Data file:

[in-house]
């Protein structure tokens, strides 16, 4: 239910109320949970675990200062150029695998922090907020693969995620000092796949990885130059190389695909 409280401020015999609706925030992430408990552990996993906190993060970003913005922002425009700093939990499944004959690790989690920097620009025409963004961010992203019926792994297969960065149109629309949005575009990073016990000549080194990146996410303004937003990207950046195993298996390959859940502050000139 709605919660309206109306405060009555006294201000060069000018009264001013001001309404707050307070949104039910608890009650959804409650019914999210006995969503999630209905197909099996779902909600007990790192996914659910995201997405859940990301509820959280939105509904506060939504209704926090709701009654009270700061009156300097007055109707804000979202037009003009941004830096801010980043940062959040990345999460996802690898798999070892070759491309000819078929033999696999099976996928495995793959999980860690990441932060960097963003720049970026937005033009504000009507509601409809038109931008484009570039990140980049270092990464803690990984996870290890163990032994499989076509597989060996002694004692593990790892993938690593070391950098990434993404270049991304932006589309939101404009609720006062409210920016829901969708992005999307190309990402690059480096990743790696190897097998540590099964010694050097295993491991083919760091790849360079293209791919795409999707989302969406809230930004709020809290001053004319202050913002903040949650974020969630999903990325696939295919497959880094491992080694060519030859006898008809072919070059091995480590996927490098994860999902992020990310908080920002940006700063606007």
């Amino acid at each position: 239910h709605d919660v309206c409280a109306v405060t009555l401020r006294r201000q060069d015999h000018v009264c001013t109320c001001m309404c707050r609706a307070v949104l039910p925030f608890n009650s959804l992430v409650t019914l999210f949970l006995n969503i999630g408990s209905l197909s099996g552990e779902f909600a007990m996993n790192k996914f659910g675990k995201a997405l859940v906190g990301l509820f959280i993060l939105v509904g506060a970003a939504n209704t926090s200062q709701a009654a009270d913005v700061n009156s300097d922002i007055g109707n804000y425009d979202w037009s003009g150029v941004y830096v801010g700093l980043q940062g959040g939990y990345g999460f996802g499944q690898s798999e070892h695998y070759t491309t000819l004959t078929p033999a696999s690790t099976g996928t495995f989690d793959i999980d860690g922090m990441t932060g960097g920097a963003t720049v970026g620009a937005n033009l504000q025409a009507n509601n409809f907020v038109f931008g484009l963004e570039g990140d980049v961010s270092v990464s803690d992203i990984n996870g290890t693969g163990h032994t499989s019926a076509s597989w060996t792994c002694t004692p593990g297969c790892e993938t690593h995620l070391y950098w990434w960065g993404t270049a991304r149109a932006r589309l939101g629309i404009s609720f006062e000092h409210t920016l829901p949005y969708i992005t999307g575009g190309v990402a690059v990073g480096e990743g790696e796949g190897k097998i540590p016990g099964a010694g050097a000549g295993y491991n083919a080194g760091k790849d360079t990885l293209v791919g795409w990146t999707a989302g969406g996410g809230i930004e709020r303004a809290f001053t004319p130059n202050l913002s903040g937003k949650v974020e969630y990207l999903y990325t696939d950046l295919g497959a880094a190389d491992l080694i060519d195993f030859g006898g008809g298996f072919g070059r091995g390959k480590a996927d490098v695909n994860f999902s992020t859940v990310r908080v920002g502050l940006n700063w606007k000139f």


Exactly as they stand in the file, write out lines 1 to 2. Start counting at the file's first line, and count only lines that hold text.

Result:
[in-house]
């Protein structure tokens, strides 16, 4: 239910109320949970675990200062150029695998922090907020693969995620000092796949990885130059190389695909 409280401020015999609706925030992430408990552990996993906190993060970003913005922002425009700093939990499944004959690790989690920097620009025409963004961010992203019926792994297969960065149109629309949005575009990073016990000549080194990146996410303004937003990207950046195993298996390959859940502050000139 709605919660309206109306405060009555006294201000060069000018009264001013001001309404707050307070949104039910608890009650959804409650019914999210006995969503999630209905197909099996779902909600007990790192996914659910995201997405859940990301509820959280939105509904506060939504209704926090709701009654009270700061009156300097007055109707804000979202037009003009941004830096801010980043940062959040990345999460996802690898798999070892070759491309000819078929033999696999099976996928495995793959999980860690990441932060960097963003720049970026937005033009504000009507509601409809038109931008484009570039990140980049270092990464803690990984996870290890163990032994499989076509597989060996002694004692593990790892993938690593070391950098990434993404270049991304932006589309939101404009609720006062409210920016829901969708992005999307190309990402690059480096990743790696190897097998540590099964010694050097295993491991083919760091790849360079293209791919795409999707989302969406809230930004709020809290001053004319202050913002903040949650974020969630999903990325696939295919497959880094491992080694060519030859006898008809072919070059091995480590996927490098994860999902992020990310908080920002940006700063606007």